Graph theory question about planar graphs

How can i prove that every planar graph can be expressed as a union of five edge-disjoint forests ?

I think I should use theorem that says : ' Every planar graph contains vertex with degree 5 or less' and maybe continue similalry to five color theorem, but I am not sure.

Any hints are welcomed.

Thanks for help.

EDIT
I narrowed it to this :

We know that every planar graph contains vertex of degree <=5. If we pull of this vertex with its adjacent edges, we will get a smaller graph with maximum of 5 edges, which we can easily distribute into 5 forests(or color into 5 different colors for easier imagination). We just repeat the process until we color the whole graph. Now we need to prove that there won't be any cyrcles in forests(triangles(or bigger) with all edges of the same color). I think it should be done by contradiction. If we assume that there is a cyrcle in one of the forests, there should be something that contradicts the algorithm. (When I tried some examples on paper, I found out that there were cases where 2/3 of a triangle was the same color, but never a full cyrcle.)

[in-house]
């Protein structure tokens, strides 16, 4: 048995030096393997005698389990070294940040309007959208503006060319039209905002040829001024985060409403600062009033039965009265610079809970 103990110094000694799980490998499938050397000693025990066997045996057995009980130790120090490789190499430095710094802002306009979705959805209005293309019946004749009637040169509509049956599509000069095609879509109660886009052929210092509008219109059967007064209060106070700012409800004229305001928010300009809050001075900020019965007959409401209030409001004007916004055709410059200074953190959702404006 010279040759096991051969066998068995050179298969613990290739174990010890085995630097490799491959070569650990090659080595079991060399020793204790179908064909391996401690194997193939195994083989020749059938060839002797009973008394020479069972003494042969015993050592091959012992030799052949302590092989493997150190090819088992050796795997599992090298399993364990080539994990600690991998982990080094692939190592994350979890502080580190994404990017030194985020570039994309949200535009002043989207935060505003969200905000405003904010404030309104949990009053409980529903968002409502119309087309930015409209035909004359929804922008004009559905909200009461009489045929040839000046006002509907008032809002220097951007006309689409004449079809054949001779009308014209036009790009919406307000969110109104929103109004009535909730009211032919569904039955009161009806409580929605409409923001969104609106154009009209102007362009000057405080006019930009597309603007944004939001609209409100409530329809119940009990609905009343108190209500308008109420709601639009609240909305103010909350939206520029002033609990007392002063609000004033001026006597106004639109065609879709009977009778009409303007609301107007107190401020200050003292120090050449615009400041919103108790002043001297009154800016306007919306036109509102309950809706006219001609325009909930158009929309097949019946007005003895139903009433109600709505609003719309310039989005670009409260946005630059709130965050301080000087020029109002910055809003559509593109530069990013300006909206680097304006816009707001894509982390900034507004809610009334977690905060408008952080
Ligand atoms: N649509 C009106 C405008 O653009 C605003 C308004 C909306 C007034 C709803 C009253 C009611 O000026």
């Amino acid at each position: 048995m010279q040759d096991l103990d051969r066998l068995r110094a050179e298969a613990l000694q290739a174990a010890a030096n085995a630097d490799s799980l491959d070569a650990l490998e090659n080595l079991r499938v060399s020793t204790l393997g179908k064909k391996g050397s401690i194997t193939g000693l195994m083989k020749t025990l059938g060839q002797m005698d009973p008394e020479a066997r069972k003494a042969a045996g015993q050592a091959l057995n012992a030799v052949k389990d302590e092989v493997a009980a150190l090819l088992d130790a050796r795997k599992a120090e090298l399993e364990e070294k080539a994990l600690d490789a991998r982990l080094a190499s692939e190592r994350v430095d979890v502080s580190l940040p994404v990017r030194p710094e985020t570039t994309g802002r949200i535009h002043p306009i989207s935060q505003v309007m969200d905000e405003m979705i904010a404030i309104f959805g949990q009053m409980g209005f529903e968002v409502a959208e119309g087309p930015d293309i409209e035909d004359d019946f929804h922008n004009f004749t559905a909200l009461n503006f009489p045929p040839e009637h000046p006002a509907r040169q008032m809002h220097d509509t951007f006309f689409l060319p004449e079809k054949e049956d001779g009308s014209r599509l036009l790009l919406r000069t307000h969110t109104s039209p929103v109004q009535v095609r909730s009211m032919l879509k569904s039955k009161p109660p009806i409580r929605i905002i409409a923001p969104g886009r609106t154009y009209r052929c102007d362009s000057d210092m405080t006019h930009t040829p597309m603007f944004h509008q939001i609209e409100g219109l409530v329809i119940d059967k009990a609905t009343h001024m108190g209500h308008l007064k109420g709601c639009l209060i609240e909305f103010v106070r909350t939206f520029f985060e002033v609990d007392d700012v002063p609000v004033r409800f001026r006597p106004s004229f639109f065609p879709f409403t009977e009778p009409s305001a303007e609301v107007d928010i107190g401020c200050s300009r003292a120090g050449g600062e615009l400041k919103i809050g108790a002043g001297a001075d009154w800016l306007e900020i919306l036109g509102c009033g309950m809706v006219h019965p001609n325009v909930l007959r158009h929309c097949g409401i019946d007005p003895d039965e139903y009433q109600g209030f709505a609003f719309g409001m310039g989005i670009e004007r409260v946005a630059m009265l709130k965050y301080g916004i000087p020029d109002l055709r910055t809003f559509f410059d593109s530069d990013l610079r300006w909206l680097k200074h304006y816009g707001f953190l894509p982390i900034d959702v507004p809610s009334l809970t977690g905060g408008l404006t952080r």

If you could tell me how to finish this, I would be very grateful.

• can we assume it is finite? Commented Jan 12, 2015 at 0:52
• Yes, we can assume that. Commented Jan 12, 2015 at 0:56

• @Lemonicious If you're doing it by induction, what can you say about $G-v$? Commented Jan 13, 2015 at 1:08
• @Lemonicious You don't really want to say "If G can be expressed as a union of 5 edge-disjoint forests then G - v can too", although that's true: after all, what we're trying to show is that $G$ can be expressed as a union of 5 edge-disjoint forests. Your second statement is closer: if we're using induction, our induction hypothesis tells us that $G-v$ can be expressed as a union of 5 edge-disjoint forests. Now we just need to figure out what to do with the 5 edges incident to $v$. Seems like we should try to fit them into the existing forests somehow. Commented Jan 13, 2015 at 2:43